Friday, February 11, 2011

Tuesday 20 February 1945, Colchester

My dear
             This is my morning off so for a change I am writing in my own time. I am looking forward to receiving a letter from you today but if I wait till it arrives before finishing this I'll miss today's outgoing mail. So perhaps you'll excuse another letter with very little "substance" in it.

             I was sorry to be so late phoning last Sunday. I was on duty during the evening and got involved in some work just as I was leaving. The line was very good and I heard your voice better tan ever. It is painful news that you are still feeling bad in the mornings though I don't suppose that we could reasonably expect you to be exempt from a universal complaint. Perhaps Kate [Dr Kate Harrower] will be able to indicate the time when you can expect relief from that uncomfortable phase of your present enterprise. I feel it is all wrong that I should not be enduring some pain or discomfort also. But short of inducing a series of regular hangovers I am afraid I can only offer you sincere but ignorant and helpless sympathy.

           ....The milder weather [has come] and it is most pleasant just now and quite unseasonably warm. I sat yesterday evening at the door of my hut and watched a lovely delicate sunset while he birds were shouting their heads off. We cannot hope that this is spring just yet by it is very pleasant after the horrors of January.

             The more I think of my last two leaves the more do I realise how marvellous it will be to come home for good. The bondage of Glasgow Corporation may be chafing at times but at least it does not lie on one day and night, and it leaves home life unaffected. I'm longing to get back to an orgy of domesticity - painting, whitewashing, refurnishing and generally making a new start in our life together. I am sorry we won't be able to move at once to the kind of house you would like* but we'll have lots of fun refurbishing our present home. This second start is going to be even more exciting and enjoyable than the first.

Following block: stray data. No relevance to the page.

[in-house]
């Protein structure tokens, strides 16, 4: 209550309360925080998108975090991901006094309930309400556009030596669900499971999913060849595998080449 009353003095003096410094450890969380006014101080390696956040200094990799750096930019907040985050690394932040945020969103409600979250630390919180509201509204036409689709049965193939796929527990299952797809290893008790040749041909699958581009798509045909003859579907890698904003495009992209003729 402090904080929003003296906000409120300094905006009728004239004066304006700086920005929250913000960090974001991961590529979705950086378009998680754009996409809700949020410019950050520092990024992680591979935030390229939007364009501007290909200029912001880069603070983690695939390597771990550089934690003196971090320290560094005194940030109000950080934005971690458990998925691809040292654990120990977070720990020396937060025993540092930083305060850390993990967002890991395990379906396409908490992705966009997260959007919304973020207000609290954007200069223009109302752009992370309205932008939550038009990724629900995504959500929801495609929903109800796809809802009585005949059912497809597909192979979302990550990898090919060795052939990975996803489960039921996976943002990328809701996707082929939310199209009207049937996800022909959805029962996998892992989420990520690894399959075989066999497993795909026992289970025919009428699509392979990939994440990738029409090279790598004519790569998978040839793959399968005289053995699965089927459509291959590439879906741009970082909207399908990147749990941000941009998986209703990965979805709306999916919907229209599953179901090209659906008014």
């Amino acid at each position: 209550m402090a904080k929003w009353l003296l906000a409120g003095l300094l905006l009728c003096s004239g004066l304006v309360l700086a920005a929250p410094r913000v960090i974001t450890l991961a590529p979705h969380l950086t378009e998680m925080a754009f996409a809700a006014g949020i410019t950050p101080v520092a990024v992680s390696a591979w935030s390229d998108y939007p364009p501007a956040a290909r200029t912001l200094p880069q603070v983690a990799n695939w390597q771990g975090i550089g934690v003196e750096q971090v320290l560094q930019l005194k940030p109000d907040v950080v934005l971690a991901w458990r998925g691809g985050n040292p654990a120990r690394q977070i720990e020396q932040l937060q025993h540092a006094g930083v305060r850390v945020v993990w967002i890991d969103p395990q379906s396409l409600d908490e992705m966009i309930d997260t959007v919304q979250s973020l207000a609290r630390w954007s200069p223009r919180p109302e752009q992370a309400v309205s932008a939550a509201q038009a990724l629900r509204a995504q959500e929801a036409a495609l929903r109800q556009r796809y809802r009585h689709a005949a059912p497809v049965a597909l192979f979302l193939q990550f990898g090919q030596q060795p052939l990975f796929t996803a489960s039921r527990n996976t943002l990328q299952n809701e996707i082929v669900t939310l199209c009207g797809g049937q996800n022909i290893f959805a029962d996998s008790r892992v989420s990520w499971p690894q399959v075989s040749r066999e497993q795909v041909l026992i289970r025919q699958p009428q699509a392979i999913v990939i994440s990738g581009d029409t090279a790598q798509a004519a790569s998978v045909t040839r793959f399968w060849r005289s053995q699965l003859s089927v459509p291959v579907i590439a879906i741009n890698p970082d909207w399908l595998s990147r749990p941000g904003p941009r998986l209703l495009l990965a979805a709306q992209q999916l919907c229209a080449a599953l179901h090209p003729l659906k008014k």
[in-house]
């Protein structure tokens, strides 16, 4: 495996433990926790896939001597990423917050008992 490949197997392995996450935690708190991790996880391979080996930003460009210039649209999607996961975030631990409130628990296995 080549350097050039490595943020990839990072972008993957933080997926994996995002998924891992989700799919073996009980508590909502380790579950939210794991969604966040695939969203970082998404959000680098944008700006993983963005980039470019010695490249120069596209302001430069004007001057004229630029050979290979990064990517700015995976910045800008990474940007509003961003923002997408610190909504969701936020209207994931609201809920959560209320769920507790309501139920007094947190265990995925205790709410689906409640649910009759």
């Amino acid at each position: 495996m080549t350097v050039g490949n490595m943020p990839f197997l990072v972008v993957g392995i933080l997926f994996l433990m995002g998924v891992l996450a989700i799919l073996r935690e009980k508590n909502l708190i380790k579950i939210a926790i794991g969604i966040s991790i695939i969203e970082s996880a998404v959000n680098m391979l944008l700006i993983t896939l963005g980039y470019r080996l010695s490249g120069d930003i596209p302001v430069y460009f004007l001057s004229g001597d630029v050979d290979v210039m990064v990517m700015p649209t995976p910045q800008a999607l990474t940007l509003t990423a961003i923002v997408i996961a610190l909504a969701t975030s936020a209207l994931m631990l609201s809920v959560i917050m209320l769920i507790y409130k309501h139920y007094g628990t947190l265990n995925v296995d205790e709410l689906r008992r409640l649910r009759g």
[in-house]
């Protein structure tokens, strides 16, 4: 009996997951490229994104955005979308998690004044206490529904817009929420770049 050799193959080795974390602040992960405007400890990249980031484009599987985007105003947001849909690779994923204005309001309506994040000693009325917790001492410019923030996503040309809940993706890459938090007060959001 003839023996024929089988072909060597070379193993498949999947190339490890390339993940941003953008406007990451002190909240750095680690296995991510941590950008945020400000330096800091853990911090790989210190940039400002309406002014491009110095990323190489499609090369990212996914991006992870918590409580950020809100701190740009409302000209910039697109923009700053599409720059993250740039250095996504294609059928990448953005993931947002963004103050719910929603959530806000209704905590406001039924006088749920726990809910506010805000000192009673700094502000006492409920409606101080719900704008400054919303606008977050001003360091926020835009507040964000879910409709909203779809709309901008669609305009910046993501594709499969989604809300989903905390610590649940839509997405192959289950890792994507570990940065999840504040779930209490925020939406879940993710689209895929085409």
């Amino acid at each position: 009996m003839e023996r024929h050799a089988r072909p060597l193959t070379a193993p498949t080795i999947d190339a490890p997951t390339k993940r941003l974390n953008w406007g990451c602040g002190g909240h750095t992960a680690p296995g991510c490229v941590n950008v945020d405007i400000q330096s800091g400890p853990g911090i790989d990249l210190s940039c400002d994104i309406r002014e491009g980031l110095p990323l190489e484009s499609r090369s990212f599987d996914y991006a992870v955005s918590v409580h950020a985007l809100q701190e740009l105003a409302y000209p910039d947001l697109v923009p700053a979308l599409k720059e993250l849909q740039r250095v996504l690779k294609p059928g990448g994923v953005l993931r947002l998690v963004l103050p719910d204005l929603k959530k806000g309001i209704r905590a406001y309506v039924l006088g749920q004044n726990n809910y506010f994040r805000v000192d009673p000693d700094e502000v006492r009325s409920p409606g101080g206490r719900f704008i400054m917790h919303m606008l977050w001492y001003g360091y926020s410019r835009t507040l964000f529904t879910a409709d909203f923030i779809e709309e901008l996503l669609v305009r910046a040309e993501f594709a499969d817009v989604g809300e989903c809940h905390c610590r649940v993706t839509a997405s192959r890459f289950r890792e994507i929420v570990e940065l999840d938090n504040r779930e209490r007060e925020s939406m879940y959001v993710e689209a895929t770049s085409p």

Meanwhile I am patiently enduring a life of matchless dullness and monotony. It is really worse than the desert where there was always a war at hand and the exigencies of mere existence. However I count the weeks - only ten of them now till my next leave and a good prospect that Germany many be smashed during that time.

           I've at last written to Blakeney. I'm afraid my letter was too facetious to be of much help in his moral dilemma but probably the latter has resolved itself one way or the other. His next letter should be rather amusing.

          I'm dipping into the Impressions of Engl. Lit. with great enjoyment. It's a grand book for odd minutes. Some of the writers are violently prejudiced (eg Graham Greene dismisses Shaw in one slighting sentence) but interesting for all that. And the pictures are lovely.

          Lunch is beginning to call me insistently and with it the prospect of your letter. Receiving one means as much to me as ever it did in foreign parts. I'll be very interested to hear at the end of this week what Kate's verdict is. Meanwhile continue to keep a very watchful eye on your own health and comfort. Give my regards to all at 155 [Hyndland Road, home of his in-laws] and take a big hug (administered with due regard to your condition) to your own sweet self. ...

*It was in fact ten years after the war that they bought their own house in Broomhill, in which Margaret Findlay lived till the age of 92. Until then, they continued to rent a top flat in Novar Drive, Hyndland.

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